AHA! Presents: Rocking Theocracy, The Casualty Process at Stanford
On October 27th, 2011, the student group Atheists, Humanists, and Agnostics (AHA!) at Stanford hosted the Persian band “The Casualty Process”, for an intimate music concert followed by a discussion and Q&A session. The show was hosted in the Bechtel International Center on Stanford Campus, and saw approximately 50 attendees. Also involved in advertising and helping run the show was the Persian Student Association at Stanford. Sponsors included the Secular Student Alliance, the graduate and undergraduate student governments, and the Stanford international center’s Billie Achilles fund. The funds went towards plane flights and show fees for the band, and music equipment rentals (big speakers!).
The Casualty Process is an electronic rock project from the Tehran underground music scene. Originally formed by Natch and his sister Cis, The Casualty Process (TCP) currently features Natch on guitar, vocals, and customized midi controller, and Shayan on guitar, bass, and vocals. Natch and Shayan rose to international notoriety with their previous project, The Plastic Wave, for whom performances in Iran were illegal because of their female lead singer.
Our goal in hosting The Casualty Process was primarily to encourage dialogue about the effects of censorship and religious suppression of free speech in an international scope. AHA! at Stanford takes a strong stand in support of free speech, and we thought that bringing these artists to Stanford to share their experiences (as well as their music) would allow us to reach out to a broad segment of the student population and get them thinking about the interplay of religion, international censorship issues, free speech, and art.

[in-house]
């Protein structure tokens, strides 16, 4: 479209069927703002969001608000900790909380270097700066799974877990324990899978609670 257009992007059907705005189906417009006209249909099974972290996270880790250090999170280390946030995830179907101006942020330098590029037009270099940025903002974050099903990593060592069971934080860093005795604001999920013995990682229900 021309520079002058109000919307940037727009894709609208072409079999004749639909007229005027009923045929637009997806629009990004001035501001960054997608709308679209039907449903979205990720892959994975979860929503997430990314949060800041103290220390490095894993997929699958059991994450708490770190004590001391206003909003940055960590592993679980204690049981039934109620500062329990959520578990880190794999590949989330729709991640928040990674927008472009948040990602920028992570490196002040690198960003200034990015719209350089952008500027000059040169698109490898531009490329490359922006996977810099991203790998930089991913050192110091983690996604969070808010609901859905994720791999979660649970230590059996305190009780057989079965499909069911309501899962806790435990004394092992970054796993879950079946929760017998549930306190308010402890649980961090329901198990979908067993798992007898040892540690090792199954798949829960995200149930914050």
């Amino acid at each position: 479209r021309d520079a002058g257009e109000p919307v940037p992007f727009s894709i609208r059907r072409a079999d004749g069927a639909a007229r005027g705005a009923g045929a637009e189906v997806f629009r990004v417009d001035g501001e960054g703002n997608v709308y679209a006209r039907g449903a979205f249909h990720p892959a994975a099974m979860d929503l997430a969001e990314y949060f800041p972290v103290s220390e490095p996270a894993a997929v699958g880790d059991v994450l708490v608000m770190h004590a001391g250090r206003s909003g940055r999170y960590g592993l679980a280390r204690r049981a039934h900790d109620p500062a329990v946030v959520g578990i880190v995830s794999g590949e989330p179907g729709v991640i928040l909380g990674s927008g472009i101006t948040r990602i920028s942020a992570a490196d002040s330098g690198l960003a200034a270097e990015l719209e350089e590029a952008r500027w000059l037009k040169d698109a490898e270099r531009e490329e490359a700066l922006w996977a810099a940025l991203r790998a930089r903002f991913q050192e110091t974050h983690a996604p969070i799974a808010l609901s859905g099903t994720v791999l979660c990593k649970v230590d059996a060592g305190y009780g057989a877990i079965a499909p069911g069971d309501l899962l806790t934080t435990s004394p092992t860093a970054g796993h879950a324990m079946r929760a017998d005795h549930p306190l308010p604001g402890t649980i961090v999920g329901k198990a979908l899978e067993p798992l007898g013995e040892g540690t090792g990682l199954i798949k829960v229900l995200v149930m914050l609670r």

The event was a success, bringing members of both AHA! and the Persian Student Association, but also many more new faces, including those from the international community. The concert lasted about an hour, with the crowd standing and enjoying the great music. Afterwards, we sat down for an intimate discussion with the two band members, who were extremely open and illuminating when answering audience questions. They told their story of struggle against a government regime that is vehemently opposed to their form of artistic expression.
The band, our two student groups, and the audience seemed to enjoy the whole experience, combining entertainment with intellectually stimulating discussion. A student reporter from the Stanford Daily was also in attendance, and wrote an article about the event.